Tuesday, 8 December 2009

Some Berkeley-San Francisco Cultural Life

Berkeley was not to be outdone after my East Coast theatre and music experiences. Rather than photos, I have included links to some video clips in the text below.

The day I flew back to Berkeley from New York we had tickets to see Il Trovatore at the SF Opera House. I needed a suitcase for my 3+ weeks away, as that time had included some Synagogue and other occasions when I couldn't wear my usual jeans and a top and also had transitioned across seasons, so I'd needed both cool and warm weather gear. My flight got into SFO around 2 and I had established that the cloak room at the Opera House doesn't open till an hour and a half before the performance(therefore 6PM). Since 9/11, left luggage facilities seem to have disappeared, and I didn't fancy walking around San Francisco schlepping a suitcase. I also certainly didn't want to go back to Berkeley to dump my luggage only to turn right around and come back into SF, so I had been somewhat exercised by the problem.

There is a shuttle service I have frequently taken to and from the airport, so I called them from New York to ask whether they would take unaccompanied luggage, expecting that they wouldn't. But they agreed to take it from the airport and deliver it to my door in Berkeley for what they would have charged me, as long as there was a person at the other end to accept delivery. Like all these services, you have to call them when you have claimed your luggage and they arrange to pick you up at their assigned dock with their next available vehicle, which usually takes longer than it ought, and it worked out fine, leaving me free to take BART into downtown SF to look for something to wear to the Barmitzvah at the end of the month (not enough time for a museum).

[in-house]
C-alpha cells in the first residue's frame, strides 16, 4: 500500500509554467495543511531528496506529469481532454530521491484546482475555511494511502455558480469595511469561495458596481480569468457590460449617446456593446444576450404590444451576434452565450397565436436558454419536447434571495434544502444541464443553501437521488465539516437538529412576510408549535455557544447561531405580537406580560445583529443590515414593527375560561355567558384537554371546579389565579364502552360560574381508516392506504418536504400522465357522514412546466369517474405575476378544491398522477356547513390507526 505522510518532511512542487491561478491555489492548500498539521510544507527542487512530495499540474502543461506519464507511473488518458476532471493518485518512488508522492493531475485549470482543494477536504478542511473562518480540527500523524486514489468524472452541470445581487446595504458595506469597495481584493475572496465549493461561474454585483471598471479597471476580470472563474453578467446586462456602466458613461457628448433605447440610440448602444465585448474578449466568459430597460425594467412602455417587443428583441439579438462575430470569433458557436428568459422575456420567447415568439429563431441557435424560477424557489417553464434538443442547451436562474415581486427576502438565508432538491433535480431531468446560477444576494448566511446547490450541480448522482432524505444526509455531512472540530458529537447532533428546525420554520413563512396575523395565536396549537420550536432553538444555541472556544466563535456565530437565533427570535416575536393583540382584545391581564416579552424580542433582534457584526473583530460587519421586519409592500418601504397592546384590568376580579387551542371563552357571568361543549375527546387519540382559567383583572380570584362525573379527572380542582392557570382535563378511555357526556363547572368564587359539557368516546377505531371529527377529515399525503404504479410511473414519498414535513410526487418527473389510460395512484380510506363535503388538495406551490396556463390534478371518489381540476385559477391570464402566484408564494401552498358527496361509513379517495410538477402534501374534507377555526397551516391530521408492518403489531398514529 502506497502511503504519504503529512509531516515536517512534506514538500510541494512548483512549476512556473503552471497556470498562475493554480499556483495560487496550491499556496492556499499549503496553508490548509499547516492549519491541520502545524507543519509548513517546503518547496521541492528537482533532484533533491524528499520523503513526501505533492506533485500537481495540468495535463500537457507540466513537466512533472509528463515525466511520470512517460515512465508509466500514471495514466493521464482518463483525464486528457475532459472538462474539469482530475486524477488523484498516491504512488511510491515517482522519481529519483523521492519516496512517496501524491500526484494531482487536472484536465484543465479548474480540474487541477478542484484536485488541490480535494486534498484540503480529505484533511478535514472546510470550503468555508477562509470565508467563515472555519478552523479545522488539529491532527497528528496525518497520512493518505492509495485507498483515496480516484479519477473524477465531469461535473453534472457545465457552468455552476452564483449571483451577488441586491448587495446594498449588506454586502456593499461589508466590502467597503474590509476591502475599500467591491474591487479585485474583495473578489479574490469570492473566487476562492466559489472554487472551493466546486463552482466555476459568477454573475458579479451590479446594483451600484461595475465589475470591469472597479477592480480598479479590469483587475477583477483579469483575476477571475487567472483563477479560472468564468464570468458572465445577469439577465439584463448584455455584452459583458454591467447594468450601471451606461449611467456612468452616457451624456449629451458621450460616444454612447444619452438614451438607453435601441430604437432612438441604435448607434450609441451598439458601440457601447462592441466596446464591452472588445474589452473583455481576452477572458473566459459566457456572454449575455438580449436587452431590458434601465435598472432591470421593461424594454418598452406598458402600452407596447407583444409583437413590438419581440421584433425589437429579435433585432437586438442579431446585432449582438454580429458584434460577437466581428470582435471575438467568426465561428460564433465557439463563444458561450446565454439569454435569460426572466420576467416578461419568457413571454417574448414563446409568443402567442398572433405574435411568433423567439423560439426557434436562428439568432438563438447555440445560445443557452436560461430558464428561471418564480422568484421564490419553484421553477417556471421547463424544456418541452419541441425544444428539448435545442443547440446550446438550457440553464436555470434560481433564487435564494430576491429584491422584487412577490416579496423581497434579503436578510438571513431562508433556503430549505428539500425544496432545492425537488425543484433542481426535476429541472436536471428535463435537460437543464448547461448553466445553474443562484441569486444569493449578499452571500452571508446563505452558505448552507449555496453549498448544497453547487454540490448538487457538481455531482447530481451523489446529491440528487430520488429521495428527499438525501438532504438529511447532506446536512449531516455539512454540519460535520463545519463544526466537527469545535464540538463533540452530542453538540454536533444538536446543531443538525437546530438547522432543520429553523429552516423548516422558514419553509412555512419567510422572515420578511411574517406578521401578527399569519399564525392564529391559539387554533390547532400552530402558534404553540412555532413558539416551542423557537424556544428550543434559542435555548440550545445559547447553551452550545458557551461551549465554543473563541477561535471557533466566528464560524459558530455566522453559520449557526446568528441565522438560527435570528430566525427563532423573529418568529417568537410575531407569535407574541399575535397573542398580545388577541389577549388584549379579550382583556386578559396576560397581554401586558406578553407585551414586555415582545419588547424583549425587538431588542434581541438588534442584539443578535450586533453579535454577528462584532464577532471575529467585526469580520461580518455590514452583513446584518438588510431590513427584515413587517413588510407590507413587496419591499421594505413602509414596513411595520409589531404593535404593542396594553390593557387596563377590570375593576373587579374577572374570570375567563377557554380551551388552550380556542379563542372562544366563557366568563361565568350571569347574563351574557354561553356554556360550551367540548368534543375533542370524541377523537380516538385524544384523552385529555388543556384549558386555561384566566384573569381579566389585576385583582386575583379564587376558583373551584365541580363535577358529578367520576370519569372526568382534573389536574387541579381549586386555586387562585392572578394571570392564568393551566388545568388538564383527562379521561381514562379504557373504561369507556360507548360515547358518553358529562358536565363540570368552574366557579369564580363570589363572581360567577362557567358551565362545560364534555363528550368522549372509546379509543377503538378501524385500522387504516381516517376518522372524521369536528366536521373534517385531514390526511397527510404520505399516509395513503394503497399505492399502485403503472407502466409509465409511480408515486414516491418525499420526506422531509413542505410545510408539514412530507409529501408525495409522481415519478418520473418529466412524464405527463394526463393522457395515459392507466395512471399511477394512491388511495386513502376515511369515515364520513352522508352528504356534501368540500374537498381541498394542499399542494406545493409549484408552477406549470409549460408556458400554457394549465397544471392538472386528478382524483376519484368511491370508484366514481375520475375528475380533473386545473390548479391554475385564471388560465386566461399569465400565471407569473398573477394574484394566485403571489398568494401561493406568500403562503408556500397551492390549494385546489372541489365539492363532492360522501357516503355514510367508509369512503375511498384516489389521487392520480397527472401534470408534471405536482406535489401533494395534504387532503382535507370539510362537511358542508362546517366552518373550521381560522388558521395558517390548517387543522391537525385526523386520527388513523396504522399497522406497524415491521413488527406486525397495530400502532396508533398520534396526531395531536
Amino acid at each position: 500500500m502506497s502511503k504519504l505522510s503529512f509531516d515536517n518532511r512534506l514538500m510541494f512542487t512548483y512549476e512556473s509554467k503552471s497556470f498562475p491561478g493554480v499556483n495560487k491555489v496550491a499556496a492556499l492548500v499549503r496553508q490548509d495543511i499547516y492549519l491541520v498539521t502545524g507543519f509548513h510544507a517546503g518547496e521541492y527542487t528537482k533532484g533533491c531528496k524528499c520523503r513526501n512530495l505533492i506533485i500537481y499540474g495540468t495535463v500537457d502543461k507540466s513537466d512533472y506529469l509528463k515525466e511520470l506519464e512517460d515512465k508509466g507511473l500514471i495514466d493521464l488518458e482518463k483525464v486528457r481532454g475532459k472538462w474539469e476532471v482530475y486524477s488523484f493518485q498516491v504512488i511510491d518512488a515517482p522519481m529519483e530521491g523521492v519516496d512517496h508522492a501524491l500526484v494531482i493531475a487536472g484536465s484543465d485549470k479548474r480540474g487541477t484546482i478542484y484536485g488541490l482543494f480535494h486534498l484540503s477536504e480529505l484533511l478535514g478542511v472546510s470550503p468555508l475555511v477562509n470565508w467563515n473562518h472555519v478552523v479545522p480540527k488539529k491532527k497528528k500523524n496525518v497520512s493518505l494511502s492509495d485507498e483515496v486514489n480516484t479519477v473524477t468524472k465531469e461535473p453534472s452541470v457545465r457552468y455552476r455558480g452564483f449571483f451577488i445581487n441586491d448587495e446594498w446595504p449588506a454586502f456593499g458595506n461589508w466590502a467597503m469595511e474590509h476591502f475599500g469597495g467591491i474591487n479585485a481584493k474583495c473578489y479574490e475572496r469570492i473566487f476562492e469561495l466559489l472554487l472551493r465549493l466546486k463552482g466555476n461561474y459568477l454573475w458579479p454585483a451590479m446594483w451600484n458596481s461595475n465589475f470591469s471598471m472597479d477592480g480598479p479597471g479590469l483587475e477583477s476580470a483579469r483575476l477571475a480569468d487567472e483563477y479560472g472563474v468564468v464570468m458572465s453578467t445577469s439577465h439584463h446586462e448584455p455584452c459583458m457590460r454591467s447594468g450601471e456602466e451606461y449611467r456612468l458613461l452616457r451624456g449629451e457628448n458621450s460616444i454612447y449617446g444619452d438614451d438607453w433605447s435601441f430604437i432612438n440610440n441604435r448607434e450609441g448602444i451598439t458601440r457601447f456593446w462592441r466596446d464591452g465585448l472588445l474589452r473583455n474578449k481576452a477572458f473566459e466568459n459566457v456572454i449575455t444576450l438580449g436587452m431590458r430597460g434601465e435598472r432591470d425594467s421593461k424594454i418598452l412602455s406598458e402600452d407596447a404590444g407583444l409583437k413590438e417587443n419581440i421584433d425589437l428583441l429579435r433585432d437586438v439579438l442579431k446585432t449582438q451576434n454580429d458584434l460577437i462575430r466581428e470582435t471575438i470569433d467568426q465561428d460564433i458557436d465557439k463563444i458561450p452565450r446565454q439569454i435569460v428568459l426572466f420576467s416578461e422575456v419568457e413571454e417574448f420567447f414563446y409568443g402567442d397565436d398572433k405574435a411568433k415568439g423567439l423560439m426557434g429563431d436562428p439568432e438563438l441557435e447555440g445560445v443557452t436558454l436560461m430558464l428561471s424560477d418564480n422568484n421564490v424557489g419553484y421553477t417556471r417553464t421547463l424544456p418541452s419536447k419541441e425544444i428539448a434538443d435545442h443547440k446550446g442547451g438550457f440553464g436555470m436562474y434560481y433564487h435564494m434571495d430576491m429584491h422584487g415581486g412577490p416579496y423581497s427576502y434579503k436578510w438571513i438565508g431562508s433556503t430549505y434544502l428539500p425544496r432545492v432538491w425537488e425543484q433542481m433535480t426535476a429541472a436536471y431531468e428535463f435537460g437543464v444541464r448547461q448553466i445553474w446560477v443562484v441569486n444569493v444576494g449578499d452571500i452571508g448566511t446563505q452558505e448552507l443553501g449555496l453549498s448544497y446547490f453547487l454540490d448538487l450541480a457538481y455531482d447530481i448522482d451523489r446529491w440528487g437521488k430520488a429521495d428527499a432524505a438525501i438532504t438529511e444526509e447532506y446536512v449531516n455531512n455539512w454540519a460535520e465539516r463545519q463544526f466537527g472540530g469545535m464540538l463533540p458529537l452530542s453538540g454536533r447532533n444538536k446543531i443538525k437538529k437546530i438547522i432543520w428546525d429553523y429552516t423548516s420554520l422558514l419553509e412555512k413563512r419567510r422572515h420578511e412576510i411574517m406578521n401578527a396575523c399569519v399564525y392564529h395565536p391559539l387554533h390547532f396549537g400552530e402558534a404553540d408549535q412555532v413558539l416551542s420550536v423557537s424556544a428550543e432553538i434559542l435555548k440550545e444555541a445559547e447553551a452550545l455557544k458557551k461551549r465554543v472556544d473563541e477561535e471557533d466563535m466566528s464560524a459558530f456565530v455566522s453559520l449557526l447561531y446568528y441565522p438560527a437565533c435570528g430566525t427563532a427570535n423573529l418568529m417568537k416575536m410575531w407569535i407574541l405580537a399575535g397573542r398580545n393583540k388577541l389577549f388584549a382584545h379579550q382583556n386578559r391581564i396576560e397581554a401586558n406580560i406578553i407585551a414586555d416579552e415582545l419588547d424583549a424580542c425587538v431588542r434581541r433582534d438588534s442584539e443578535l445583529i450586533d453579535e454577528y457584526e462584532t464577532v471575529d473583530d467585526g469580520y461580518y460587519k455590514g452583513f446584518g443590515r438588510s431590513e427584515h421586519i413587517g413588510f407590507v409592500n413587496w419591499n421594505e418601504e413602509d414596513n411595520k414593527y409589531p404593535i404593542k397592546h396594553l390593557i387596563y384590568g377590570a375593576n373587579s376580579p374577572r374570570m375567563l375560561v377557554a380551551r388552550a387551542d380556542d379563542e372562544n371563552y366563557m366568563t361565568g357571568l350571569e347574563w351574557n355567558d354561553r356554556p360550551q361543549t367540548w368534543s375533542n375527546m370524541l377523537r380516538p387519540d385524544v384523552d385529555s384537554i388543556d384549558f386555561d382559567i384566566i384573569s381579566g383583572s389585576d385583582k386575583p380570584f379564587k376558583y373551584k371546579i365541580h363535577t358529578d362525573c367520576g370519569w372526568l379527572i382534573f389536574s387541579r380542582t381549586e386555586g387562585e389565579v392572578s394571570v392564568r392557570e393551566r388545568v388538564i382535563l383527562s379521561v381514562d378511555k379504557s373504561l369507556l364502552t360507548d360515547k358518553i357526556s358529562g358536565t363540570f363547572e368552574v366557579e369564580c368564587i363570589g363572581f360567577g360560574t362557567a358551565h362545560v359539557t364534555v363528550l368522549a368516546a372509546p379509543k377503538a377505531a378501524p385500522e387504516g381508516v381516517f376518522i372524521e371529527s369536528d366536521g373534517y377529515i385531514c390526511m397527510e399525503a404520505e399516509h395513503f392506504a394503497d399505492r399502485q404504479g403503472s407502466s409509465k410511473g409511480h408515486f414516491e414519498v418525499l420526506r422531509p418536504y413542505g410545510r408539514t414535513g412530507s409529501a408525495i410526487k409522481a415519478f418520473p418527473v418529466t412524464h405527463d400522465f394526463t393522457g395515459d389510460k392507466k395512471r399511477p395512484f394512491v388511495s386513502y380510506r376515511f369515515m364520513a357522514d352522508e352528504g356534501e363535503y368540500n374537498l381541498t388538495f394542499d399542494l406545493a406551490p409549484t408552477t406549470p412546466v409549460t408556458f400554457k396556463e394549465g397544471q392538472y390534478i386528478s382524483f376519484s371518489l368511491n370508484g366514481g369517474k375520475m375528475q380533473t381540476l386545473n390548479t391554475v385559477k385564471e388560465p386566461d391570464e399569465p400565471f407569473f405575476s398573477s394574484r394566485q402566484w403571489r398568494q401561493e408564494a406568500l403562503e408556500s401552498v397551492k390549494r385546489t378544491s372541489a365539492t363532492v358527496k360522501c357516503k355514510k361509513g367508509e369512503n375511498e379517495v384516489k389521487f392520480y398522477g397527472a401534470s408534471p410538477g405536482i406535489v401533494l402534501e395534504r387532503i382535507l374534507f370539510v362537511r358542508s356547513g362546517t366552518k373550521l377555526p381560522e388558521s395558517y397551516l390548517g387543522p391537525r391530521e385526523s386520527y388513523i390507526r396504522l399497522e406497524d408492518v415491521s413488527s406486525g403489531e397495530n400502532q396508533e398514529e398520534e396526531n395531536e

In the end I only had an hour and a half at my disposal, as Sonya and Philip, whose niece Susan was visiting from the East Coast, had suggested we all go out to dinner before the Opera at Jardiniรจre, a highly recommended restaurant very close to the Opera House. Check out their web site, which shows off the decor and some of the food, though not the menu from the night we were there, of course.


They had arranged to pick Barry up at home in Berkeley and drive in together, and luckily the suitcase arrived literally moments before they did (he had a fail safe plan whereby the upstairs neighbours had agreed to receive the suitcase if it arrived after he left.) He called me just as they left Berkeley, and Philip suggested that as the traffic around 4 PM might be difficult, I should aim to get to the restaurant before 5 to ensure we secured the table. But as it was a longer walk than I had expected to get to the Opera precinct from the Westfield San Francisco Centre where I had been, and the traffic on the Bay Bridge was unexpectedly light, in fact they arrived before I did!

(I mention Westfield because as a shareholder in this Australian shopping centre development and management company, I like what I see of their shopping centres - maybe my shares will recover the value they have lost since I acquired them some years ago! It is a luxurious modern centre, anchored by Bloomingdales and Nordstrom, and I guess the new Chadstone is in a similar vein. The Powell Street BART station is right in the basement so it is very easy to get to.)

We had a delicious meal - with a lot of negotiation, the three women decided to share a number of starters (here they call mains "entrees" , which is confusing for Australians) , but I often find starters more interesting than mains. It is sufficiently long ago that I have forgotten exactly what we had, but there was a seafood dish , a beautifully balanced salad and a soup amongst other things, and our tasters of each other's mains were uniformly good- lots of fish, maybe Barry had duck, did Philip have venison or pheasant, I seem to recall it was game? I need to take notes! We did have several desserts including really outstanding sorbets and ice creams and a crumble, and probably something chocolate...all paired with excellent wines, but not so much as to make me fall asleep at the Opera.